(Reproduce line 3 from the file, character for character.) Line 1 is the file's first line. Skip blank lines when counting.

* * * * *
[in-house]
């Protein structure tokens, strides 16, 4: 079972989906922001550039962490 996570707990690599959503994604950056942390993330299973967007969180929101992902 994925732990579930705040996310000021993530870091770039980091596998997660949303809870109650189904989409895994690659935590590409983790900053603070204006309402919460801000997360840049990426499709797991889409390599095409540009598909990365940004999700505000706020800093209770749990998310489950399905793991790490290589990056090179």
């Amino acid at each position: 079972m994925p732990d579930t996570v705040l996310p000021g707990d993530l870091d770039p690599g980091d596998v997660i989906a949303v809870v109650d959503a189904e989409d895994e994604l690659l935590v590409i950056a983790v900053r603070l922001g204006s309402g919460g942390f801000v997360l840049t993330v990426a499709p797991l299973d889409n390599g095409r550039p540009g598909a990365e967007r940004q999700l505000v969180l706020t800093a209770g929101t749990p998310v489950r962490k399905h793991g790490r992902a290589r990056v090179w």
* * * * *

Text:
């Amino acid at each position: 079972m994925p732990d579930t996570v705040l996310p000021g707990d993530l870091d770039p690599g980091d596998v997660i989906a949303v809870v109650d959503a189904e989409d895994e994604l690659l935590v590409i950056a983790v900053r603070l922001g204006s309402g919460g942390f801000v997360l840049t993330v990426a499709p797991l299973d889409n390599g095409r550039p540009g598909a990365e967007r940004q999700l505000v969180l706020t800093a209770g929101t749990p998310v489950r962490k399905h793991g790490r992902a290589r990056v090179w």